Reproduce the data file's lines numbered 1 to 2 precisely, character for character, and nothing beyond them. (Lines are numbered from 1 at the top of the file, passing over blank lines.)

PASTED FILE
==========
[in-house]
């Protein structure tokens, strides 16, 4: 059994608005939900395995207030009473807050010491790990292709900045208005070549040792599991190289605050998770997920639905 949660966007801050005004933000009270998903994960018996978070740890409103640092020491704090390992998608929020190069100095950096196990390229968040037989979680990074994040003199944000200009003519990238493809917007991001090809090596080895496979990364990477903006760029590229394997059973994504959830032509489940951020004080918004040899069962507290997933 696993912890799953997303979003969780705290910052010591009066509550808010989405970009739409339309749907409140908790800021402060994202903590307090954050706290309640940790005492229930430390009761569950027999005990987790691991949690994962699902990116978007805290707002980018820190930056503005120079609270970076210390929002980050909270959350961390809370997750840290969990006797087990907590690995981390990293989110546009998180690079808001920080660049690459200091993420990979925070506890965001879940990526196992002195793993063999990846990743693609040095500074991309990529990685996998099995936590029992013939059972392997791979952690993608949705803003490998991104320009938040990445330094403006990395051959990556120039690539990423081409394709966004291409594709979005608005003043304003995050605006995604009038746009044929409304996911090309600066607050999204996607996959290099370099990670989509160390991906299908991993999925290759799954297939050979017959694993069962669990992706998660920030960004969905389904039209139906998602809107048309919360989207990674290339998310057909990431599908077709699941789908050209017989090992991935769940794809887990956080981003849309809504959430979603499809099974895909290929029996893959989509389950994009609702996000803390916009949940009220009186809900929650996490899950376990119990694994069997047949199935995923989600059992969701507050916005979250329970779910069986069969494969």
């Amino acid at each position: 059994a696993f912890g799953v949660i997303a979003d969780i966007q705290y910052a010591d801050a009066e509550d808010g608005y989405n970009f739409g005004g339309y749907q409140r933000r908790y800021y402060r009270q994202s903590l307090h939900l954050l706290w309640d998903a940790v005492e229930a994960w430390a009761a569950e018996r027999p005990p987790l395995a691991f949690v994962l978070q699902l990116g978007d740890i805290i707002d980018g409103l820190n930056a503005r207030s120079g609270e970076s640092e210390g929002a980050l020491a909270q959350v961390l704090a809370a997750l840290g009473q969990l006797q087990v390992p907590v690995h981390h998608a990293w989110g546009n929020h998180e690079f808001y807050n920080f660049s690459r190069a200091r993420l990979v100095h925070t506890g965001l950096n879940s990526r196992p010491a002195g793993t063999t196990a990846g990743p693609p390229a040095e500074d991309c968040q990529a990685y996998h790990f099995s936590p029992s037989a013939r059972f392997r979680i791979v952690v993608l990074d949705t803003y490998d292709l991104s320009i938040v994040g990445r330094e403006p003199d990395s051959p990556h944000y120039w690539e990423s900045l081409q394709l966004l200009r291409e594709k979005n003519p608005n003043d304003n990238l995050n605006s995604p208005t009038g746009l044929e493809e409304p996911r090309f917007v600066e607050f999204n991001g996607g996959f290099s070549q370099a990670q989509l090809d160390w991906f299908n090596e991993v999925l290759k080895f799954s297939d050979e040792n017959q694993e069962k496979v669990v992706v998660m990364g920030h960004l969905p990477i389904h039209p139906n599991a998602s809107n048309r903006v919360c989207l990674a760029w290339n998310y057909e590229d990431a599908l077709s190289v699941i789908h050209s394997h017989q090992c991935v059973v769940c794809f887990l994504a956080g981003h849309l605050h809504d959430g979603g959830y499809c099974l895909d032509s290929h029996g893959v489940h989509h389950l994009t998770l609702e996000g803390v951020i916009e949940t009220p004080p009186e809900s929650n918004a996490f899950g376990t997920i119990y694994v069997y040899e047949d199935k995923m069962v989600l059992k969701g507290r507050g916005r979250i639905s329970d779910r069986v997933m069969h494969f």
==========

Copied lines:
[in-house]
């Protein structure tokens, strides 16, 4: 059994608005939900395995207030009473807050010491790990292709900045208005070549040792599991190289605050998770997920639905 949660966007801050005004933000009270998903994960018996978070740890409103640092020491704090390992998608929020190069100095950096196990390229968040037989979680990074994040003199944000200009003519990238493809917007991001090809090596080895496979990364990477903006760029590229394997059973994504959830032509489940951020004080918004040899069962507290997933 696993912890799953997303979003969780705290910052010591009066509550808010989405970009739409339309749907409140908790800021402060994202903590307090954050706290309640940790005492229930430390009761569950027999005990987790691991949690994962699902990116978007805290707002980018820190930056503005120079609270970076210390929002980050909270959350961390809370997750840290969990006797087990907590690995981390990293989110546009998180690079808001920080660049690459200091993420990979925070506890965001879940990526196992002195793993063999990846990743693609040095500074991309990529990685996998099995936590029992013939059972392997791979952690993608949705803003490998991104320009938040990445330094403006990395051959990556120039690539990423081409394709966004291409594709979005608005003043304003995050605006995604009038746009044929409304996911090309600066607050999204996607996959290099370099990670989509160390991906299908991993999925290759799954297939050979017959694993069962669990992706998660920030960004969905389904039209139906998602809107048309919360989207990674290339998310057909990431599908077709699941789908050209017989090992991935769940794809887990956080981003849309809504959430979603499809099974895909290929029996893959989509389950994009609702996000803390916009949940009220009186809900929650996490899950376990119990694994069997047949199935995923989600059992969701507050916005979250329970779910069986069969494969």